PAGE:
Sunday, March 1, 2015

Apathy or Hope

In 2012, I had the incredible opportunity to travel to New York City for the United Nations' Commission on the Status of Women. This annual event stems from a summit held in Beijing in the late 90s. At that summit, world leaders identified several platforms that highlighted the challenges faced by women and children around the world. In 2012, the focus was rural women, and I was asked to attend as a representative of Women of the ELCA (Evangelical Lutheran Church of America). I was completely unsure what to expect. Throughout my time at the UN, I listened more than I spoke. I heard stories from women who know poverty in a way that I certainly don't. I heard from women who have studied and implemented programs, but I also heard from women who have LIVED it in the most remote parts of this globe. To say it was humbling is to say that winter in North Dakota is chilly.

One of the women with whom I was able to visit as a part of a small group was Leymah Gbowee who later was awarded a Nobel Peace Prize as recognition for her efforts on behalf of women and children in Liberia. Leymah, a Lutheran mother of 6, helped bring peace to her country in the midst of its civil war. She is a champion of education, children, and the church.

During our discussion, she talked about the educational opportunities for kids in Liberia, specifically girls. She said that girls in Liberia are very distinctly divided into two economic groups which, in turn, affect their access to school, health care, and even sexual safety. One of the things Leymah and her friends have tried to do is provide access to school for the most impoverished girls of Liberia. She spoke about how excited girls would be to be given a pencil and paper--tools to which they had no access. While her stories were inspiring, I couldn't help but wonder where that excitement and optimism had gone among children in our own country.

After several minutes, I finally decided I needed to ask the question: why do children in America seem so apathetic? They are handed opportunities from every direction, but those opportunities are ignored by the kids who need them worst. I will never forget Leymah's response (or her piercing look as she spoke): the children are not apathetic. They have lost hope. No child chooses to turn away from an opportunity for a better life. Those children have been taught that their hopes are irrelevant, so it is easier--safer--to give up and appear apathetic.

Those words echo in my head when I look at a student who doesn't seem to care. Poverty takes away that most basic element of hope as Jensen pointed out in the "Hope Building" section of the chapter. So what do we do about it? I think our words need to be consistent, strong, and clear from preschool through graduation: you can do this. One of the notes I wrote to myself while I read this portion of the book: don't become a teacher if you can't stand repeating yourself. Repetition is the only thing that combat the helplessness that Jensen mentions. And I think much of the repetition has to be personal. He lists several strategies that "build hope" on page 116; however, many are group or classroom based. When we just do these "blanket" responses, it is too easy for the marginalized kid to think, "That doesn't apply to me." What is wrong with identifying the kids who need us most? Isn't that our job? These kids can't afford our political correctness. Because if we are timid, they just become a kid that we see as apathetic and cycle continues.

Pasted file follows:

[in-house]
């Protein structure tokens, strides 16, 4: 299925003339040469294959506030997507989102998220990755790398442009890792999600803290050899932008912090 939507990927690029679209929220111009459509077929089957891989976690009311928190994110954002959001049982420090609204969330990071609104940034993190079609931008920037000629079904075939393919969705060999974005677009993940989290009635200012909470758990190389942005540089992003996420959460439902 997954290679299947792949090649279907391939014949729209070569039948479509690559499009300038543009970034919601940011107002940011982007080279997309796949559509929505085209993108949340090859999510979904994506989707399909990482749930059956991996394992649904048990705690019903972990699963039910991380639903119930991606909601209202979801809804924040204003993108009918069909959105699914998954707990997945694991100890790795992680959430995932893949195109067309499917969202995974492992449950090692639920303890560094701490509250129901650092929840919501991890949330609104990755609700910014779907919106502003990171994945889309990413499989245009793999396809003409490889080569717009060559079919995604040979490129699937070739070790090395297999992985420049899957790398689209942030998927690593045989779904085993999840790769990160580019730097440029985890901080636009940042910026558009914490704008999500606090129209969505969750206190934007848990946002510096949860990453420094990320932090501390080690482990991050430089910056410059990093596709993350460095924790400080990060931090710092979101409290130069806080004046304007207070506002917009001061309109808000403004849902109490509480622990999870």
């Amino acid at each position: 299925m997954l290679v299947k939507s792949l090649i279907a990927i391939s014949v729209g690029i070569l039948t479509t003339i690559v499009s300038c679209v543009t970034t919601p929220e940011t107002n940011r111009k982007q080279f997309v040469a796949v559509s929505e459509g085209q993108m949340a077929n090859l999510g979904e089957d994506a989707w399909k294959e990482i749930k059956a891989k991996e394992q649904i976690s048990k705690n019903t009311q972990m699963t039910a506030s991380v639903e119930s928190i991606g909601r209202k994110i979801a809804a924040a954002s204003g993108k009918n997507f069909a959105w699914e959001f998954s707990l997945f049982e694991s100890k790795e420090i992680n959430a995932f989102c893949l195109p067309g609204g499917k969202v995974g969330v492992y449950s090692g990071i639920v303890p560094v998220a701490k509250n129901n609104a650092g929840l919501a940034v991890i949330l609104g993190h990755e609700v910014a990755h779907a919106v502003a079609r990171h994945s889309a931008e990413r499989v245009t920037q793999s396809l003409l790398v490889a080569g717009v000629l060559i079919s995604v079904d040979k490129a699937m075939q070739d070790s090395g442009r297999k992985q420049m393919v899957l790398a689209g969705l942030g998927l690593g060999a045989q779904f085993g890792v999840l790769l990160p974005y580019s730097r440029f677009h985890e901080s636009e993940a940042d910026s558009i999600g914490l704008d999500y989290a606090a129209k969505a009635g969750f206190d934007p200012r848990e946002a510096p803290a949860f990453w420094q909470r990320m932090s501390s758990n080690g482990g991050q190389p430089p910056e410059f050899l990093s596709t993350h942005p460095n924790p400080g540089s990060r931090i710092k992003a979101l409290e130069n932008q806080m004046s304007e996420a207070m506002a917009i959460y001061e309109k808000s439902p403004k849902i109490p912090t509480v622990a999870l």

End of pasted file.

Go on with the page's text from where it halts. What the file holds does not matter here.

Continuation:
And the message needs to be clear from a very early age. I can plainly see that most hopefulness is lost by the time kids are in high school. We have to figure out a way to influence kids sooner--to make the message clear when kids are younger.

Monday, February 2, 2015

How are we doing?

How is the Rugby Public School District doing with responding to the needs of its impoverished kids?

I think it is difficult to discern whether we do something for specific students or for all students. When our district chooses to enact a new policy or approach, we may have a target in mind, but I think our goal is to impact all students, not just a few. While some policies are designed with a specific subgroup in mind (e.g. attendance incentive policy), that decision still impacts more than just a few. It impacts all. Does it matter if our decisions affect a few or many? Of course it does. Our effectiveness is diminished if all we do is respond to the needs of a few.